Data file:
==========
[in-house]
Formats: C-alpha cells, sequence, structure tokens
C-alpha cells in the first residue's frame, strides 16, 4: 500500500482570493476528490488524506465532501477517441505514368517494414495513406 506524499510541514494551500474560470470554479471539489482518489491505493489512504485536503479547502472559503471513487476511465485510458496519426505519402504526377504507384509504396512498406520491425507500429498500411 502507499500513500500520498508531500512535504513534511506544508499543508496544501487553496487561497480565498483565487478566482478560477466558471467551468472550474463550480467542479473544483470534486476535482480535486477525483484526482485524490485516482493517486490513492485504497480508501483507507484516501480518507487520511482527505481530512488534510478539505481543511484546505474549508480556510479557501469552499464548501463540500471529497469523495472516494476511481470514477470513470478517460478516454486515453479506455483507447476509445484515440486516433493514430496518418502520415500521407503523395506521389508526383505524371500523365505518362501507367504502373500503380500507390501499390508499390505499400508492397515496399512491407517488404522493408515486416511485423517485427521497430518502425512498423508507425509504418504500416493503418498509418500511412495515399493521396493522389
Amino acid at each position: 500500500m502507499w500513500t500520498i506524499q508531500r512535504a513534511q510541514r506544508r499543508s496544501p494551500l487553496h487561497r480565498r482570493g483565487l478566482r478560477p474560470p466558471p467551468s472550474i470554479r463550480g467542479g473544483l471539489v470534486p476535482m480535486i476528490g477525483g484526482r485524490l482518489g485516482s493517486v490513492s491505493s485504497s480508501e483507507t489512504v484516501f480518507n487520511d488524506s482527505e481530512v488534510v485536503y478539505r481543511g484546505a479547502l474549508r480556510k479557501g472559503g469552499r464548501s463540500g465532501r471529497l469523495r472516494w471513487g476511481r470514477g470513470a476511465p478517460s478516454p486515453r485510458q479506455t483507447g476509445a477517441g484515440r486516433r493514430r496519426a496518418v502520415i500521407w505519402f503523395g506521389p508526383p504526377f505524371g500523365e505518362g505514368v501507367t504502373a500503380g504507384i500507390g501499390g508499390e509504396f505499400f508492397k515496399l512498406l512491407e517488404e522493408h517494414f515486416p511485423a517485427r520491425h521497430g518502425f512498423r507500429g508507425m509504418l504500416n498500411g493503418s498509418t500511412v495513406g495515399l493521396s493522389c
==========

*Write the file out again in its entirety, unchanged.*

[in-house]
Formats: C-alpha cells, sequence, structure tokens
C-alpha cells in the first residue's frame, strides 16, 4: 500500500482570493476528490488524506465532501477517441505514368517494414495513406 506524499510541514494551500474560470470554479471539489482518489491505493489512504485536503479547502472559503471513487476511465485510458496519426505519402504526377504507384509504396512498406520491425507500429498500411 502507499500513500500520498508531500512535504513534511506544508499543508496544501487553496487561497480565498483565487478566482478560477466558471467551468472550474463550480467542479473544483470534486476535482480535486477525483484526482485524490485516482493517486490513492485504497480508501483507507484516501480518507487520511482527505481530512488534510478539505481543511484546505474549508480556510479557501469552499464548501463540500471529497469523495472516494476511481470514477470513470478517460478516454486515453479506455483507447476509445484515440486516433493514430496518418502520415500521407503523395506521389508526383505524371500523365505518362501507367504502373500503380500507390501499390508499390505499400508492397515496399512491407517488404522493408515486416511485423517485427521497430518502425512498423508507425509504418504500416493503418498509418500511412495515399493521396493522389
Amino acid at each position: 500500500m502507499w500513500t500520498i506524499q508531500r512535504a513534511q510541514r506544508r499543508s496544501p494551500l487553496h487561497r480565498r482570493g483565487l478566482r478560477p474560470p466558471p467551468s472550474i470554479r463550480g467542479g473544483l471539489v470534486p476535482m480535486i476528490g477525483g484526482r485524490l482518489g485516482s493517486v490513492s491505493s485504497s480508501e483507507t489512504v484516501f480518507n487520511d488524506s482527505e481530512v488534510v485536503y478539505r481543511g484546505a479547502l474549508r480556510k479557501g472559503g469552499r464548501s463540500g465532501r471529497l469523495r472516494w471513487g476511481r470514477g470513470a476511465p478517460s478516454p486515453r485510458q479506455t483507447g476509445a477517441g484515440r486516433r493514430r496519426a496518418v502520415i500521407w505519402f503523395g506521389p508526383p504526377f505524371g500523365e505518362g505514368v501507367t504502373a500503380g504507384i500507390g501499390g508499390e509504396f505499400f508492397k515496399l512498406l512491407e517488404e522493408h517494414f515486416p511485423a517485427r520491425h521497430g518502425f512498423r507500429g508507425m509504418l504500416n498500411g493503418s498509418t500511412v495513406g495515399l493521396s493522389c